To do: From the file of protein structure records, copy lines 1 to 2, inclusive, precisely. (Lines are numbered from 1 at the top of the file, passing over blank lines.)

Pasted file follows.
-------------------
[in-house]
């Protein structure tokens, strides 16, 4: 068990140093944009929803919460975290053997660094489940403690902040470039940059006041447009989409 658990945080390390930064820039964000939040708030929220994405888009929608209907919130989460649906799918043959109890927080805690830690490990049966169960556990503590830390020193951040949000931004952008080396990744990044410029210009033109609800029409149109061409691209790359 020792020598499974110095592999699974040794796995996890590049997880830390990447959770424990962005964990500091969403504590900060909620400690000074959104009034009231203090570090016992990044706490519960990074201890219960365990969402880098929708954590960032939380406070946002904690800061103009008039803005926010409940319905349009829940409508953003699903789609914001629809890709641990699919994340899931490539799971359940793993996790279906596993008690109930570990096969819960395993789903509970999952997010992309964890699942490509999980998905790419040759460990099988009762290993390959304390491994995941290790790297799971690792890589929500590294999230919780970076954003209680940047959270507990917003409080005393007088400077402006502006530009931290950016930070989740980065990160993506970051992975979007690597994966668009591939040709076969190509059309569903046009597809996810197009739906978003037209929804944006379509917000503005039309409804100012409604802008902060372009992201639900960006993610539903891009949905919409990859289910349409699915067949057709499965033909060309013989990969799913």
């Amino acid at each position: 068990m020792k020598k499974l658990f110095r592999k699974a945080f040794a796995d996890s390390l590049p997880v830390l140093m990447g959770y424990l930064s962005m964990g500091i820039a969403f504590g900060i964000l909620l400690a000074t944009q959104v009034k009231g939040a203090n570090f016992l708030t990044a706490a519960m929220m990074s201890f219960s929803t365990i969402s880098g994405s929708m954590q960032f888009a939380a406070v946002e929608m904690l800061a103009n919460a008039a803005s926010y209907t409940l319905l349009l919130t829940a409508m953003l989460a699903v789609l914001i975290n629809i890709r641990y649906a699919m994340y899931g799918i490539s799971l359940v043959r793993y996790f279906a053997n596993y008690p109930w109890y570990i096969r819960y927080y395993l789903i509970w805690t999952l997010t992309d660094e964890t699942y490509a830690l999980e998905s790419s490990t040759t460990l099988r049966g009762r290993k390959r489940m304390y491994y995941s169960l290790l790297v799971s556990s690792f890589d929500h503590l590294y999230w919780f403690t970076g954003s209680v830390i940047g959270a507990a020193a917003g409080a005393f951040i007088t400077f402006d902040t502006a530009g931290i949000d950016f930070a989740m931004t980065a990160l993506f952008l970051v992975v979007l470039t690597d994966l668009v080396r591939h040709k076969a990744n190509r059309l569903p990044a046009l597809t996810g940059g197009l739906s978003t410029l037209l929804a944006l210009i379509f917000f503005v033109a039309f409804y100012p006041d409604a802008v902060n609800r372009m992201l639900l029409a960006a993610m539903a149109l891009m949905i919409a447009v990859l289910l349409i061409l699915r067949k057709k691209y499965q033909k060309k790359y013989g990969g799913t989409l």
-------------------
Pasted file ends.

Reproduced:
[in-house]
């Protein structure tokens, strides 16, 4: 068990140093944009929803919460975290053997660094489940403690902040470039940059006041447009989409 658990945080390390930064820039964000939040708030929220994405888009929608209907919130989460649906799918043959109890927080805690830690490990049966169960556990503590830390020193951040949000931004952008080396990744990044410029210009033109609800029409149109061409691209790359 020792020598499974110095592999699974040794796995996890590049997880830390990447959770424990962005964990500091969403504590900060909620400690000074959104009034009231203090570090016992990044706490519960990074201890219960365990969402880098929708954590960032939380406070946002904690800061103009008039803005926010409940319905349009829940409508953003699903789609914001629809890709641990699919994340899931490539799971359940793993996790279906596993008690109930570990096969819960395993789903509970999952997010992309964890699942490509999980998905790419040759460990099988009762290993390959304390491994995941290790790297799971690792890589929500590294999230919780970076954003209680940047959270507990917003409080005393007088400077402006502006530009931290950016930070989740980065990160993506970051992975979007690597994966668009591939040709076969190509059309569903046009597809996810197009739906978003037209929804944006379509917000503005039309409804100012409604802008902060372009992201639900960006993610539903891009949905919409990859289910349409699915067949057709499965033909060309013989990969799913």